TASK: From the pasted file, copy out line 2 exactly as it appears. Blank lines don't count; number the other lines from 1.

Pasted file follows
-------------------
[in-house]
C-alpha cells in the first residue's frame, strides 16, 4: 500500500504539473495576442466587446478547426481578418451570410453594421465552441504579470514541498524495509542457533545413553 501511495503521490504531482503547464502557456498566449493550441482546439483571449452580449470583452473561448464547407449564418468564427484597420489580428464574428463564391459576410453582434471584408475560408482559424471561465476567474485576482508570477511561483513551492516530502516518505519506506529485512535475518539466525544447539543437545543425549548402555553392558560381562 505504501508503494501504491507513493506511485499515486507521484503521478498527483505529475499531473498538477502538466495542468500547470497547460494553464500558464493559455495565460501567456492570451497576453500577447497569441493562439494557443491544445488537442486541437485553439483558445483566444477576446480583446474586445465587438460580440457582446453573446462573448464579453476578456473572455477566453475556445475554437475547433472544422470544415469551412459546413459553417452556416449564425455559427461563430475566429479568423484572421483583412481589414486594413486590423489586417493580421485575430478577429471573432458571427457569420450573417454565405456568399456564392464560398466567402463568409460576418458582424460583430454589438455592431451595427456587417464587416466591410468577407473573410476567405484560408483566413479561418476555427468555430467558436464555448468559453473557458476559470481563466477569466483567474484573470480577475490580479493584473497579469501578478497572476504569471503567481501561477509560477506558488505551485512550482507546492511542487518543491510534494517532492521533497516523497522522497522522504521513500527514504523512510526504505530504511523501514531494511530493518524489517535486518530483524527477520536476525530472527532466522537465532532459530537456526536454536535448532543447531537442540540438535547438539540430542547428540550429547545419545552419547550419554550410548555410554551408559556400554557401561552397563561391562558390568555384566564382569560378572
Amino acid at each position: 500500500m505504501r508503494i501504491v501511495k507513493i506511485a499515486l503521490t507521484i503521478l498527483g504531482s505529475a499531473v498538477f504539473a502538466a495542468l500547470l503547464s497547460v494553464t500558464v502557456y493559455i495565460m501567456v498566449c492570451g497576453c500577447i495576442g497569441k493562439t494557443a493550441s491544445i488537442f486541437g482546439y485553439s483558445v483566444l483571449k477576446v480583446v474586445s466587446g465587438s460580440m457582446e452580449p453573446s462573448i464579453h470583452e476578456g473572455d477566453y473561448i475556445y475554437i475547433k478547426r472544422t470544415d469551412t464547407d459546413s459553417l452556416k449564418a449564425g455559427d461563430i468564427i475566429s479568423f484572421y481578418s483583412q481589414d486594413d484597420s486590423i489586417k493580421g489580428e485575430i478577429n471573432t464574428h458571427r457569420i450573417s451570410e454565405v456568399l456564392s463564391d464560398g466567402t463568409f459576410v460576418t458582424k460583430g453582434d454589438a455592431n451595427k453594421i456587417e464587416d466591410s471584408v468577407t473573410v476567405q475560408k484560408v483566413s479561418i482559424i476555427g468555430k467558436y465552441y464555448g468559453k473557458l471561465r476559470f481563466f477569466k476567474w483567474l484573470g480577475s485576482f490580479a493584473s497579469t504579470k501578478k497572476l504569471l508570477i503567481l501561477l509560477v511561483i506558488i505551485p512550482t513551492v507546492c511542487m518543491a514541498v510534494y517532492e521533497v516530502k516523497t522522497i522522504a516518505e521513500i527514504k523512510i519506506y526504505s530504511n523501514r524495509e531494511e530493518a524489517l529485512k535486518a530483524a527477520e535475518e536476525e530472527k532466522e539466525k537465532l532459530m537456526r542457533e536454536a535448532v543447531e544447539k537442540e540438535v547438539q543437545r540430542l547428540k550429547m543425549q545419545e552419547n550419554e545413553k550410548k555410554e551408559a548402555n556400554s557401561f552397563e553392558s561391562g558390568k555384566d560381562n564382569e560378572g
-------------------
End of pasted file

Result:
C-alpha cells in the first residue's frame, strides 16, 4: 500500500504539473495576442466587446478547426481578418451570410453594421465552441504579470514541498524495509542457533545413553 501511495503521490504531482503547464502557456498566449493550441482546439483571449452580449470583452473561448464547407449564418468564427484597420489580428464574428463564391459576410453582434471584408475560408482559424471561465476567474485576482508570477511561483513551492516530502516518505519506506529485512535475518539466525544447539543437545543425549548402555553392558560381562 505504501508503494501504491507513493506511485499515486507521484503521478498527483505529475499531473498538477502538466495542468500547470497547460494553464500558464493559455495565460501567456492570451497576453500577447497569441493562439494557443491544445488537442486541437485553439483558445483566444477576446480583446474586445465587438460580440457582446453573446462573448464579453476578456473572455477566453475556445475554437475547433472544422470544415469551412459546413459553417452556416449564425455559427461563430475566429479568423484572421483583412481589414486594413486590423489586417493580421485575430478577429471573432458571427457569420450573417454565405456568399456564392464560398466567402463568409460576418458582424460583430454589438455592431451595427456587417464587416466591410468577407473573410476567405484560408483566413479561418476555427468555430467558436464555448468559453473557458476559470481563466477569466483567474484573470480577475490580479493584473497579469501578478497572476504569471503567481501561477509560477506558488505551485512550482507546492511542487518543491510534494517532492521533497516523497522522497522522504521513500527514504523512510526504505530504511523501514531494511530493518524489517535486518530483524527477520536476525530472527532466522537465532532459530537456526536454536535448532543447531537442540540438535547438539540430542547428540550429547545419545552419547550419554550410548555410554551408559556400554557401561552397563561391562558390568555384566564382569560378572